A former member of the Irish Republican Army (IRA) whose interview was part of a project documenting violence in Northern Ireland said Tuesday that he intends to sue the American college for breaking an understanding of confidentiality.
Richard O’Rawe is one of at least four ex-IRA members who plan to sue Boston College for releasing taped portions of the Belfast Project, an oral history chronicling the experience of paramilitaries, on both the loyalist and republican sides, during three decades of violent unrest known as “The Troubles.”
The interviews were granted on the ground that testimony would not be released until after the participant’s death.
But a legal battle involving police authorities in the U.K. and the U.S. Department of Justice eventually saw college officials hand over some of the tapes.
In his claim against the college, O’Rawe’s lawyer said his client had suffered “serious intimidation and distress together with reputational damage as is evidenced by recent widespread graffiti appearing in west Belfast,” according to a report by the U.K.’s Press Association.
“I entered into the project in good faith in order to contribute to an important historical narrative of the conflict,” he said Monday night according to the BBC.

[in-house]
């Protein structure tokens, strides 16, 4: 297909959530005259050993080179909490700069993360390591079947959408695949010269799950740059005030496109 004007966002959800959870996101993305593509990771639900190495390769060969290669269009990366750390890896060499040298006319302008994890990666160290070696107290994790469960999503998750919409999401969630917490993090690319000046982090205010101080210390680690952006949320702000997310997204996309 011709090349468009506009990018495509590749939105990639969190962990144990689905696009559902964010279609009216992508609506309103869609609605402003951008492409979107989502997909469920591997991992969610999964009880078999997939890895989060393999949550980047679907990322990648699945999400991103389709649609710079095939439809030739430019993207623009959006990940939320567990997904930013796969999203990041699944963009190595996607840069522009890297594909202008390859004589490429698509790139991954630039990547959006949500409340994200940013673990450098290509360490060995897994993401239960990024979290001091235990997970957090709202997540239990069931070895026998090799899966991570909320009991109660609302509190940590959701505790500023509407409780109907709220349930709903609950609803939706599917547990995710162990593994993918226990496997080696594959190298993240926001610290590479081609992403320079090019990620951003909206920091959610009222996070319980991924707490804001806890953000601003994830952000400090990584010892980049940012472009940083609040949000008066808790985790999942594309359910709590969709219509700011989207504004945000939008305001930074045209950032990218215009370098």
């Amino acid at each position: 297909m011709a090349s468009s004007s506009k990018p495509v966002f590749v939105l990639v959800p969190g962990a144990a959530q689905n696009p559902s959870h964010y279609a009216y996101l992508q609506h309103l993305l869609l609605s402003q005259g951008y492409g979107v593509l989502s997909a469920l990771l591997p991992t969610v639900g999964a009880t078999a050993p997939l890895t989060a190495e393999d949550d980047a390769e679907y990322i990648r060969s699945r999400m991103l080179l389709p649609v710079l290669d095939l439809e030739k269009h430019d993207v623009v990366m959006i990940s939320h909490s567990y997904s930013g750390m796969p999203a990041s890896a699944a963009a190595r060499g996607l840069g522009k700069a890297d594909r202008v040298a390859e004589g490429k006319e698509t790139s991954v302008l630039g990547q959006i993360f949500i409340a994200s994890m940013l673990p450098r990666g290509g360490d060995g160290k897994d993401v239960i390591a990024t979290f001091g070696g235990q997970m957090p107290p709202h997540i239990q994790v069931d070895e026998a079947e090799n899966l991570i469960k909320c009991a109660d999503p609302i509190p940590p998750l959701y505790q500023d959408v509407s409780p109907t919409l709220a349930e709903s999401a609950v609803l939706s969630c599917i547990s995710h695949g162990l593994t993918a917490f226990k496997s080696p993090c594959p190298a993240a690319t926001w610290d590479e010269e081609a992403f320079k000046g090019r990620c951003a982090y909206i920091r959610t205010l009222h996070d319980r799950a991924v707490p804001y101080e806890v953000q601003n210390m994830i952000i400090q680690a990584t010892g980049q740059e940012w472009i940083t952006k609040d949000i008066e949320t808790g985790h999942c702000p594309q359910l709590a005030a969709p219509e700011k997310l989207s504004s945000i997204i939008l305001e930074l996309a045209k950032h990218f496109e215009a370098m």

The Belfast Project was directed by Irish journalist Ed Moloney and a former provisional IRA member turned journalist Anthony McIntyre in 2002.
In exchange for lending their voices to chart the particulars of a long, bitter conflict, it was agreed that the contents would be kept by Boston College, the partnering academic institution, until the point of the participant’s death.
“The opportunity came along in an offer from Boston College to provide us a cast-iron, legally safe — so we were told — way of collecting these interviews and storing them in a safe place in Boston, well out of reach of the British,” Moloney told Al Jazeera’s John Siegenthaler in an interview this month.
Since 2011, the Belfast Project has been caught in a complicated and protracted legal morass after the British government contacted the U.S. Department of Justice to file subpoenas requesting the contents of interviews.
They were looking for tapes believed to have information on the 1972 kidnapping and murder of Jean McConville, a widow and mother of 10 who was killed by the IRA over claims that she had passed information to the British government.
The case received renewed international attention when British police arrested and questioned Sinn Fein leader Gerry Adams over his alleged ties to the McConville’s abduction and murder, though he was subsequently released.
"My contribution never mentioned anything at all about the disappearance and murder of Jean McConville, because I know nothing about it,” O'Rawe said in statement to U.K. and Irish media.
"Despite that, the police were still able to get my recordings. They should never have been allowed to do that. I blame Boston College for the mess, and I want them held accountable for putting me in this position,” he said.